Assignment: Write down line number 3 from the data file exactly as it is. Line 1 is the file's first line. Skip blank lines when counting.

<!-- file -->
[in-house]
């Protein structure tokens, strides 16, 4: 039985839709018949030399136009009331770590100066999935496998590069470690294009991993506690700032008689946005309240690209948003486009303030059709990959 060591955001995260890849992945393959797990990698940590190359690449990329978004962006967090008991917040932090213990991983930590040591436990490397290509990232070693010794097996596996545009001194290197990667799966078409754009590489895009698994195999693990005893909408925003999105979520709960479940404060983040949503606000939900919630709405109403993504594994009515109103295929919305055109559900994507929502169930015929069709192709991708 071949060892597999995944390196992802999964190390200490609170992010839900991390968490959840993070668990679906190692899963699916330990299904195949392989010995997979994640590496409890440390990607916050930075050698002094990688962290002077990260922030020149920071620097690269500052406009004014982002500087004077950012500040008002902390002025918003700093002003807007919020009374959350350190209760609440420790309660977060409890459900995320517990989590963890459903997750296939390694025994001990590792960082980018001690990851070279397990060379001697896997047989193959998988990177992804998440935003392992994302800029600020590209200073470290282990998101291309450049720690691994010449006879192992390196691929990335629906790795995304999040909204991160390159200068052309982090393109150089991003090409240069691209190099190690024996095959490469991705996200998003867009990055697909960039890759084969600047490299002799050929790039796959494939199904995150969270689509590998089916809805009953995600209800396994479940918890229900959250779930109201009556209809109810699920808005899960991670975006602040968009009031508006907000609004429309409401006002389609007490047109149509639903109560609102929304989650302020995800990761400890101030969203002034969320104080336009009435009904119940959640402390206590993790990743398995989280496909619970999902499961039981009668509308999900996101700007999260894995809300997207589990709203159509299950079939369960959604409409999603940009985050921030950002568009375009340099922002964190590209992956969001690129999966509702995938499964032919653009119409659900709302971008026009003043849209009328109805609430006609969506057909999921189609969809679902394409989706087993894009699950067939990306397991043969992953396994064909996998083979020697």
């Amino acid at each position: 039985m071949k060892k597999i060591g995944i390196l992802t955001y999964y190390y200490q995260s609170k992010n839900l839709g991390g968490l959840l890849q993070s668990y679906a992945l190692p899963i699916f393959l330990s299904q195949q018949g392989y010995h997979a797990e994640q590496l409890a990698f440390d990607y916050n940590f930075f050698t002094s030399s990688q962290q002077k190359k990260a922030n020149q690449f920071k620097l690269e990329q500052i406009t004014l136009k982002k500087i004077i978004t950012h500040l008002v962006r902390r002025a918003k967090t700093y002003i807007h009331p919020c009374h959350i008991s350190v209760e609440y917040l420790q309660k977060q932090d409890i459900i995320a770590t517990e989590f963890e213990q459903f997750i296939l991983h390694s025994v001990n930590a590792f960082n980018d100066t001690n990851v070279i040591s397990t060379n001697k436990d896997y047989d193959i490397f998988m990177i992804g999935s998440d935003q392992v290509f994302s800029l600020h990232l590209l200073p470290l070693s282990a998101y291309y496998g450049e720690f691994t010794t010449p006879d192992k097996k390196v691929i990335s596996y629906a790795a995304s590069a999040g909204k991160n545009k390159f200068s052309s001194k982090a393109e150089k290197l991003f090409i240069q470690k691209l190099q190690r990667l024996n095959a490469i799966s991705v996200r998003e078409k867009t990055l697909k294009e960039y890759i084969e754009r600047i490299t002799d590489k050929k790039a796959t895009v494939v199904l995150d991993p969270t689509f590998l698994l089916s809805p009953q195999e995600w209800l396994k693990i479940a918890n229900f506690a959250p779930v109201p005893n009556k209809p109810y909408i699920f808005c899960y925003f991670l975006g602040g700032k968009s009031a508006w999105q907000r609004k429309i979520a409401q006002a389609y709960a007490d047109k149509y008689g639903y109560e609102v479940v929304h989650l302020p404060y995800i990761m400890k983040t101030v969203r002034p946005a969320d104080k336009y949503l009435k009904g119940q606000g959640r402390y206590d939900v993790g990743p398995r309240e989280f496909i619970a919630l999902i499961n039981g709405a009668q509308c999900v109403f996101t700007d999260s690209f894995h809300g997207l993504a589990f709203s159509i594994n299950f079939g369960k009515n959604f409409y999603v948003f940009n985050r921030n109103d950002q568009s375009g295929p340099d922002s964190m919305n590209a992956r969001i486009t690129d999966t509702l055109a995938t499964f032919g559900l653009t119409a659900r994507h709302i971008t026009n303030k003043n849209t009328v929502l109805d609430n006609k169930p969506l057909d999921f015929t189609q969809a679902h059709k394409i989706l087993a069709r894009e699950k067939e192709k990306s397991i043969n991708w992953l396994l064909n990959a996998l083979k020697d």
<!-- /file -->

């Amino acid at each position: 039985m071949k060892k597999i060591g995944i390196l992802t955001y999964y190390y200490q995260s609170k992010n839900l839709g991390g968490l959840l890849q993070s668990y679906a992945l190692p899963i699916f393959l330990s299904q195949q018949g392989y010995h997979a797990e994640q590496l409890a990698f440390d990607y916050n940590f930075f050698t002094s030399s990688q962290q002077k190359k990260a922030n020149q690449f920071k620097l690269e990329q500052i406009t004014l136009k982002k500087i004077i978004t950012h500040l008002v962006r902390r002025a918003k967090t700093y002003i807007h009331p919020c009374h959350i008991s350190v209760e609440y917040l420790q309660k977060q932090d409890i459900i995320a770590t517990e989590f963890e213990q459903f997750i296939l991983h390694s025994v001990n930590a590792f960082n980018d100066t001690n990851v070279i040591s397990t060379n001697k436990d896997y047989d193959i490397f998988m990177i992804g999935s998440d935003q392992v290509f994302s800029l600020h990232l590209l200073p470290l070693s282990a998101y291309y496998g450049e720690f691994t010794t010449p006879d192992k097996k390196v691929i990335s596996y629906a790795a995304s590069a999040g909204k991160n545009k390159f200068s052309s001194k982090a393109e150089k290197l991003f090409i240069q470690k691209l190099q190690r990667l024996n095959a490469i799966s991705v996200r998003e078409k867009t990055l697909k294009e960039y890759i084969e754009r600047i490299t002799d590489k050929k790039a796959t895009v494939v199904l995150d991993p969270t689509f590998l698994l089916s809805p009953q195999e995600w209800l396994k693990i479940a918890n229900f506690a959250p779930v109201p005893n009556k209809p109810y909408i699920f808005c899960y925003f991670l975006g602040g700032k968009s009031a508006w999105q907000r609004k429309i979520a409401q006002a389609y709960a007490d047109k149509y008689g639903y109560e609102v479940v929304h989650l302020p404060y995800i990761m400890k983040t101030v969203r002034p946005a969320d104080k336009y949503l009435k009904g119940q606000g959640r402390y206590d939900v993790g990743p398995r309240e989280f496909i619970a919630l999902i499961n039981g709405a009668q509308c999900v109403f996101t700007d999260s690209f894995h809300g997207l993504a589990f709203s159509i594994n299950f079939g369960k009515n959604f409409y999603v948003f940009n985050r921030n109103d950002q568009s375009g295929p340099d922002s964190m919305n590209a992956r969001i486009t690129d999966t509702l055109a995938t499964f032919g559900l653009t119409a659900r994507h709302i971008t026009n303030k003043n849209t009328v929502l109805d609430n006609k169930p969506l057909d999921f015929t189609q969809a679902h059709k394409i989706l087993a069709r894009e699950k067939e192709k990306s397991i043969n991708w992953l396994l064909n990959a996998l083979k020697d």